I am also a bit nervous about having to haggle for things all the time. It is not a skill I have had much practice with, and, from what I have read, it is something that we will probably have to do quite a bit. Just the thought of it brings my social anxiety bubbling up. There is also some excitement for this as well however. It is a skill that I will be able to use for the rest of my life. It is something I have always wanted to get a bit more comfortable with and better at. So despite my reservations on the subject, I am also looking forward to it.
We have done quite a bit of research and we believe we have all our visa stuff taken care of, so that shouldn’t be a problem, but it is still a bit of a worry. We are going to see a doctor who specializes in helping out travelers, so we should be set in terms of vaccines and disease prevention, which has never really been a fear of mine, but I want to throw it out there any way. I have never really heard anything about these countries that would make me fear for my safety in any way, so I have no reason to be worried about that kind of thing. There are criminals and other shady sorts everywhere, but its not like these places are known for violent drug cartels or anything of the sort. Matter of fact everything I have heard about Southeast Asia makes the people out to be very nice.
I guess what I am nervous about is change. I often have a hard time with change, especially such dramatic change. I like some stability in my life. But, that is a large part of why I chose to go on this adventure. I realize that it is necessary to go out of ones comfort zone, to put ones self in new situations, force ones self to face new challenges in order to grow. Even though I know this, I can honestly say that the first few steps for me are often the hardest, especially when I have as much free time as I do now to think about it (my mind likes to take a small problem and spiral it into a much bigger one). In my heart of hearts I know I have little to worry about. I have a good travel partner who has many of the social skills that I lack, I have a very supportive family, and hell we even have some decent back up finances to fall back on if things go really bad. We are as prepared as we can be and there is nothing else to do besides dive in.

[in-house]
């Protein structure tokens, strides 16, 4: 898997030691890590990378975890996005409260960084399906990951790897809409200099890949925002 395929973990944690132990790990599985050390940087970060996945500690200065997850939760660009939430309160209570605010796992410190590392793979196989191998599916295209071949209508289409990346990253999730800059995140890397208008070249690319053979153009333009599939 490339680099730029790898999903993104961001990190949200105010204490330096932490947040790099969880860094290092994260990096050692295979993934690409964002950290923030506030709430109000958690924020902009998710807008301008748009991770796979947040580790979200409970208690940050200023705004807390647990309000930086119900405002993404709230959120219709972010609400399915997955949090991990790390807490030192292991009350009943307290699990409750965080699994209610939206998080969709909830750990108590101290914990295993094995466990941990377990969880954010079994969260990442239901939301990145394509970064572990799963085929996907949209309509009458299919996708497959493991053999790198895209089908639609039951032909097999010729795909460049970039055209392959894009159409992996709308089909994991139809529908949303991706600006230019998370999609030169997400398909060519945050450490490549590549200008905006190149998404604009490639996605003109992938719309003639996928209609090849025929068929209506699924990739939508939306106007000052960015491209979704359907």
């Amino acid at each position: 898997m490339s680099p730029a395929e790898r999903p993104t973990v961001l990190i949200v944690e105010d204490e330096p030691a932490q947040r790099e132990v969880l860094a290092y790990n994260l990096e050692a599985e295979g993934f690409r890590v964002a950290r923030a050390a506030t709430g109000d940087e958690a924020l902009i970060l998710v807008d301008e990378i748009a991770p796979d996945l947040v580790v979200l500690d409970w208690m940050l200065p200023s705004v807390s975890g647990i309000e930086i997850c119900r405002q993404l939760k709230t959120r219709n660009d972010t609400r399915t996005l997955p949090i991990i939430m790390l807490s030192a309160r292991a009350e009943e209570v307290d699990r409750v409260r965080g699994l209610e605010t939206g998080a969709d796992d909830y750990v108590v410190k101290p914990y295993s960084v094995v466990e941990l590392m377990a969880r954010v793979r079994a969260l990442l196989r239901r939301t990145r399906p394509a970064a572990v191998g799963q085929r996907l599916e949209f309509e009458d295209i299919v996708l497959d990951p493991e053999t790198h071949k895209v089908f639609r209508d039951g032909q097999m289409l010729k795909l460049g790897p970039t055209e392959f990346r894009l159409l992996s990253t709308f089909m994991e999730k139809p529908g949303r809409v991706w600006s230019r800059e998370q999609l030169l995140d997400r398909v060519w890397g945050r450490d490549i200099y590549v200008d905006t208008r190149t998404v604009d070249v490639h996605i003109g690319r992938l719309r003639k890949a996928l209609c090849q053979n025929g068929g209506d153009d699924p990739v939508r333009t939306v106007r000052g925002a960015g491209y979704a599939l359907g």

This post is meant to help me get my anxieties out so I can let them go, so though it may sound like I am a nervous wreck, it is not the full truth. There are many things, both real and made up, that we may or may not face that make me nervous, but I am actually quite excited about it all. Nerves or no we have some great things planned and I am looking forward to another set of once in a lifetime experiences. I am always amazed and grateful that I have the chance to experience these once in a lifetime opportunities. Many people never get the chance to see so many different things and visit so many of the amazing places this planet has to offer, and I realize I am extremely blessed to be able to experience them.